Innovative army program aims to restore country's war-torn landscapes, safeguard drinking water supply
Camouflaged soldiers move through the dense fog of Colombia’s Páramo de Sumapaz, a high-altitude wetland overlooking the capital, Bogotá. Although this wetland has been the site of years of intense fighting between government and rebel forces, the soldiers posted here are not engaged in military action — they’re gardening.
Photo courtesy of Batallón de Alta Montaña Número 1
The soldiers in the Páramo de Sumapaz belong to Colombia’s First High Mountain Battalion (BAM, for its Spanish name). Trained to hunt their opponents over a hostile high-altitude environment of perpetual fog and sub-freezing temperatures, they are now engaged in building greenhouses, nursery plots, and laboratories. Their mission is the cultivation of the furry, cactus-like frailejón (fry-lay-HONE). This rare and endangered plant is key to ensuring Colombia’s main source of fresh water. And it is disappearing.
“The loss of frailejones might cause the collapse of the páramo ecosystem, with huge consequences for the human populations relying on its ecosystem services,” said Dr. Mauricio Diazgranados, one of Colombia’s foremost frailejón experts and the research leader at the Natural Capital and Plant Health Department at the Kew Royal Botanical Gardens in the United Kingdom.
Diazgranados does not exaggerate the region’s importance. Roughly 70 percent of Colombia’s population gets their water from the páramos, where the frailejón is a “keystone species,” meaning that the other plants and animals of its ecosystem depend upon it for their own survival. Humans too, are dependent on this native plant: In the perpetually foggy páramos, the frailejón traps tremendous amounts of fog on its downy surface. The fog sticks to the frailejóns’ skin as water droplets, which fall to the ground when they grow sufficiently heavy. The accumulated water flows into the lakes and rivers that act as reservoirs for both drinking water and hydroelectricity for most of the country.
Researchers have identified several causes for the decline of the frailejón, among them warming temperatures, longer and drier days, increased pest populations, expanded agricultural use of the páramos, and Colombia’s civil war, which ended in 2016.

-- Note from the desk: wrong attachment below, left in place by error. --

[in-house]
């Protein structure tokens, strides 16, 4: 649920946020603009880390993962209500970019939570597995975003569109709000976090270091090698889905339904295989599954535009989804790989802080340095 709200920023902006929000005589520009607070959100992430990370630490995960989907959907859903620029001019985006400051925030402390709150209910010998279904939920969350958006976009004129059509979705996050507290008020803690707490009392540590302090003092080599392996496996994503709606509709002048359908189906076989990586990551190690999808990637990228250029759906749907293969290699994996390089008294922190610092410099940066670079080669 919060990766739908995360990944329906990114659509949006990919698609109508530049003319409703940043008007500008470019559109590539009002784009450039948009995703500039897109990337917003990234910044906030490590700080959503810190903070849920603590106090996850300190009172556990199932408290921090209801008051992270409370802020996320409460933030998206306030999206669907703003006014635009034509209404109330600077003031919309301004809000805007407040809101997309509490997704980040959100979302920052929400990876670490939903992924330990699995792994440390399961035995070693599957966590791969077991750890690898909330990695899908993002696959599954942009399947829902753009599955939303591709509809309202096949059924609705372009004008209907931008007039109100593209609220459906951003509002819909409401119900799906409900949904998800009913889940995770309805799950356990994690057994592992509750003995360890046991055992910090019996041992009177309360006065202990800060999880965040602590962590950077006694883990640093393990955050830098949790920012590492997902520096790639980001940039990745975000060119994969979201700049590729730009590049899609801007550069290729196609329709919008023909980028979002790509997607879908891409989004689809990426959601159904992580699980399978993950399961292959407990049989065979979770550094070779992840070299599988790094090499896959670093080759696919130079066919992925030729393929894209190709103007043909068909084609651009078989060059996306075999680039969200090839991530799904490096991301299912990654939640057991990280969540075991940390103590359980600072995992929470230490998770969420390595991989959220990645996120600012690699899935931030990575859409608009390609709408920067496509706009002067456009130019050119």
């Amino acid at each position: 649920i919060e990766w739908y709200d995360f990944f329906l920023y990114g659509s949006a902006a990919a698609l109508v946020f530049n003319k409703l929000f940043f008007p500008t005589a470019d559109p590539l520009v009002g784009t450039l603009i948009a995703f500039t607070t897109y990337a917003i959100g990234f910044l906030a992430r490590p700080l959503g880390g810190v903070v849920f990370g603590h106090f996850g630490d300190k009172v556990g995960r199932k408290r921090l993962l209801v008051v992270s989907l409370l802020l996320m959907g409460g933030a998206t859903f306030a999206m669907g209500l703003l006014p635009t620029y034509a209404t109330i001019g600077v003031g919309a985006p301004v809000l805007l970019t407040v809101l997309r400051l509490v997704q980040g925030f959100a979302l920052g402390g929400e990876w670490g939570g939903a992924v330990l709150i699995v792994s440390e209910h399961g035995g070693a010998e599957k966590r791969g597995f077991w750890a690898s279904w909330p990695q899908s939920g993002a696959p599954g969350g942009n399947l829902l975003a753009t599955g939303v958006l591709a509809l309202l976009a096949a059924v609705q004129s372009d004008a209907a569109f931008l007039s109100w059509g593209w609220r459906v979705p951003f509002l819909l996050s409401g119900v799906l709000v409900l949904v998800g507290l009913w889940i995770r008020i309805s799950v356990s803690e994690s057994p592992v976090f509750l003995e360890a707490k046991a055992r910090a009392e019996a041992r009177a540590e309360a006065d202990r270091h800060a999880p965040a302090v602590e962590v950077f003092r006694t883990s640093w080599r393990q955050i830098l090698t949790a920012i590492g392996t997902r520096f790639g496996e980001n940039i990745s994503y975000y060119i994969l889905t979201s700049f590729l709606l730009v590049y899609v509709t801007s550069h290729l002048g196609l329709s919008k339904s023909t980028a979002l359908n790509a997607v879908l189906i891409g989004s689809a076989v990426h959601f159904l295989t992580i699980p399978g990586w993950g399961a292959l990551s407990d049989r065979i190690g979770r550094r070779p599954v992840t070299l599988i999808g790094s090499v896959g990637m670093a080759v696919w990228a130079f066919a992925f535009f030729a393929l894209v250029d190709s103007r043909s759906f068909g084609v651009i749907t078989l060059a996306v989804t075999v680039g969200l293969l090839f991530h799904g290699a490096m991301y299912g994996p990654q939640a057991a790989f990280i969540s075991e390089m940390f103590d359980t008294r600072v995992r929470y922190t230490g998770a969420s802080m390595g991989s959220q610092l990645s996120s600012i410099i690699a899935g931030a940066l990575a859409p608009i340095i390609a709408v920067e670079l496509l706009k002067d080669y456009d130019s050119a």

Photo by Forest Ray
Of the above threats, all but the war can be tied directly to climate change. Rising …more
Three-year voyage of the Hōkūleʻa, a giant Polynesian sailing canoe, spread Indigenous knowledge and concern for Earth’s future
In the summer of 2017, after a three-year voyage, spanning more than 40,000 nautical miles with stops in 23 countries and territories, the Hōkūleʻa — a giant Polynesian sailing canoe — returned home to the shores of Honolulu, Hawaii. Moments before her arrival, a misty rain — considered a Hawaiian blessing — fell, but the clouds parted as the 62-foot long vessel powered by two red sails glided into the harbor near Magic Island Beach in Oahu, surrounded by a flotilla of escort canoes, kayaks, and surfboards.
Along the shoreline, tens of thousands of spectators gathered to cheer the Hōkūleʻa’s return, waving Hawaiian flags and snapping photos of the awe-inspiring canoe. As the crew disembarked, a group of Hawaiian men in traditional dress chanted and performed the ancient Hawaiian spear-throwing Kāli‘i Rite.
The purpose of this epic trip — decades in the making — was to pass along traditional Polynesian sailing and navigation knowledge to a younger generation and to bring attention to the idea of building a sustainable future for the Earth using local solutions that blend Indigenous wisdom with other best practices.
Navigation by Nature
The Hōkūleʻa is a replica of an ancient Polynesian voyaging canoe. It has no motor and uses sails and a large paddle for steering, which requires several people to handle. The 62-feet-long and 20-feet-wide vessel was originally built in 1975 by founding members of the Polynesian Voyaging Society, a Hawaii-based group that seeks to perpetuate the art and science of traditional Polynesian voyaging, for a one-time voyage from Hawaii to Tahiti.